On today’s date in 1927, the landmark film The Jazz Singer received its premiere showing at the Warner Theater in New York. The Jazz Singer starred Al Jolson and is usually credited with being the first “talkie” — the first motion picture to successfully incorporate prerecorded music and spoken dialogue. Both the music and dialogue were recorded using the Vitaphone process, essentially a set of disc recordings synchronized for playback with the film’s projector.
The previous year, the New York Philharmonic had participated in the first Vitaphone projects, recording Wagner’s Tannhauser Overture as the first “music video” and performing the soundtrack for the otherwise silent drama Don Juan, starring John Barrymore.
Within a decade, Hollywood orchestras would be recording the classic film scores of European émigré composers like Erich Wolfgang Korngold and Max Steiner, and within two decades American composers like Aaron Copland and Bernard Herrmann would be writing their memorable film scores, as well.
But back in 1927, all of that was well in the future, and, as one of Jolson’s lines in The Jazz Singer so prophetically put it, “You ain’t heard nothin’ yet.”
Music Played in Today's Program
Felix Arndt (1889 – 1918) An Operatic Nightmare (Desecration Rag No. 2) - Paragon Ragtime Orchestra; Rick Benjamin, cond. Newport Classics 60039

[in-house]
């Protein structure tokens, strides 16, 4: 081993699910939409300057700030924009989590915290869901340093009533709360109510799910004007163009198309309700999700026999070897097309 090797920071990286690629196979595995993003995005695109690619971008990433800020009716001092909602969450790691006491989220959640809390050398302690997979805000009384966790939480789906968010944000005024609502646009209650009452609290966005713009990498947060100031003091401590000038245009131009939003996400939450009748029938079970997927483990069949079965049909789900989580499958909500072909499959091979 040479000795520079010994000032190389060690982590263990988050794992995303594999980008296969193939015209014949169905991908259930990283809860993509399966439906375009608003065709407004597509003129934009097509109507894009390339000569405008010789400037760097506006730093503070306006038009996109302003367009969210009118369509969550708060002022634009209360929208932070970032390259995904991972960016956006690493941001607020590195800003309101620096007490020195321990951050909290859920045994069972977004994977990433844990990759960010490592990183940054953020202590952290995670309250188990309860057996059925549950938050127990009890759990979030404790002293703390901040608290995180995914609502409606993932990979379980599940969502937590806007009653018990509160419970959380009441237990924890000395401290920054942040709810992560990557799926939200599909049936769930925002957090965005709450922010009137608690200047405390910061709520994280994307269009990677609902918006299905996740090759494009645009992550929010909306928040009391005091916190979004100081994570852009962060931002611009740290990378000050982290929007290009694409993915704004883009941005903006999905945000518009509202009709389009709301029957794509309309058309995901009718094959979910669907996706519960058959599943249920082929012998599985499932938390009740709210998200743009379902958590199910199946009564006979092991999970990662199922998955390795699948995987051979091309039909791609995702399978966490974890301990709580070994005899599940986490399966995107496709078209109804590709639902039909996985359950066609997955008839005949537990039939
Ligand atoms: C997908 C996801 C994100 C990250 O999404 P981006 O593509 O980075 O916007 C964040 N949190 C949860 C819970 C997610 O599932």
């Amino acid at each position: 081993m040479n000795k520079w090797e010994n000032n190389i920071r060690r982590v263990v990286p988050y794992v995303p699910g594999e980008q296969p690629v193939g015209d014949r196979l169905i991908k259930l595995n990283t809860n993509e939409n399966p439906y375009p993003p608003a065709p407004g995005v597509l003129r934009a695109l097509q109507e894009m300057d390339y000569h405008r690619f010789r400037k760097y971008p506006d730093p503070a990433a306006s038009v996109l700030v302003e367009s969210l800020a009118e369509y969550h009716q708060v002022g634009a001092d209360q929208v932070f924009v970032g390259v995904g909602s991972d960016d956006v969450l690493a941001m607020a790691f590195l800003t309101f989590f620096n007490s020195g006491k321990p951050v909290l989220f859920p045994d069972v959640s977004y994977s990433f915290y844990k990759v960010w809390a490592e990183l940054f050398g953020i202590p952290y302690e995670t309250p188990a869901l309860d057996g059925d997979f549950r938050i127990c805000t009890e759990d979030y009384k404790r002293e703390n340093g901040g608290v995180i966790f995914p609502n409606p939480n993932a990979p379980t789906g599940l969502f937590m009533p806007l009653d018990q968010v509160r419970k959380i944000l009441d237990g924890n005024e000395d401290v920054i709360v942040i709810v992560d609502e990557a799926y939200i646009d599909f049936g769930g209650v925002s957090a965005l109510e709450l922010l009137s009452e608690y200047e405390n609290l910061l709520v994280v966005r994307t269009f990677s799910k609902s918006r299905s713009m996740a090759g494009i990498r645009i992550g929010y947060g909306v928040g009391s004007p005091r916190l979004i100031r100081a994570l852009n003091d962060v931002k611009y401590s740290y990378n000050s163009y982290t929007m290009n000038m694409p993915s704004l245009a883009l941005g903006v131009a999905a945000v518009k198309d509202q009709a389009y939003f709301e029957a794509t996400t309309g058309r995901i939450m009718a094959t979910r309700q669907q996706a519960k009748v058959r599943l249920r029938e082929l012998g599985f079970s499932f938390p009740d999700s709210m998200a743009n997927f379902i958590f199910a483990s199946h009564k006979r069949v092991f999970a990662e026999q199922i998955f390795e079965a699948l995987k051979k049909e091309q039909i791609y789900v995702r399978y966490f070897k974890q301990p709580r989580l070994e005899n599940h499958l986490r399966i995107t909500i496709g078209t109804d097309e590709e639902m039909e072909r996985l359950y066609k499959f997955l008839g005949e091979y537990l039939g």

Erich Wolfgang Korngold (1897 – 1957) The Prince and the Pauper film score - National Philharmonic; Charles Gerhardt, cond. RCA/BMG 0185
On This Day
1882 - Polish composer Karol Szymanowski, in Tymoszówska, Ukraine;
1943 - German composer Udo Zimmermann, in Dresden;
1909 - American composer and organist Dudley Buck, age 70, in West Orange, N.J.;
1947 - Finnish composer Leevi Medetoja. Age 59, in Helsinki;
1600 - Jacopo Peri: opera, "Euridice," at the marriage of Maria de Medici to King Henri IV of France, in Florence, Italy. The oldest surviving complete opera;
1868 - Offenbach: operetta "La Périchole," at the Variétés, in Paris;
1911 - Reger: “A Comedy Overture,” by the Boston Symphony with Max Fiedler conducting;
1939 - William Schuman: "American Festival" Overture, by the Boston Symphony, Serge Koussevitzky conducting;
1963 - Ibert: "Symphonie marine" (composed in 1931), in Paris;
1977 - Tippett: Symphony No. 4, by the Chicago Symphony, Sir Georg Solti conducting;
1991 - Hovhaness: Symphony No. 65, Op. 428 (Artstakh), at Carnegie Hall in New York, with the composer conducting;
1996 - Zemlinksy: opera "Der König Candaules" (King Candaules), posthumously, in Hamburg at the Staatsoper; This unfinished opera was written in 1936, and completed for its 1996 premiere by Anthony Beaumont;
1739 - Handel completes in London his Concerto Grosso in e, Op. 6, no. 3 (Gregorian date: Oct. 17);
1802 - Beethoven files his will, the so-called "Heiligenstadt Testament," to be opened after his death.
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About Composers Datebook®
Host John Birge presents a daily snapshot of composers past and present, with timely information, intriguing musical events and appropriate, accessible music related to each.
He has been hosting, producing and performing classical music for more than 25 years. Since 1997, he has been hosting on Minnesota Public Radio's Classical Music Service. He played French horn for the Cincinnati Symphony and Pops Orchestra and performed with them on their centennial tour of Europe in 1995. He was trained at the Cincinnati College-Conservatory of Music, Eastman School of Music and Interlochen Arts Academy.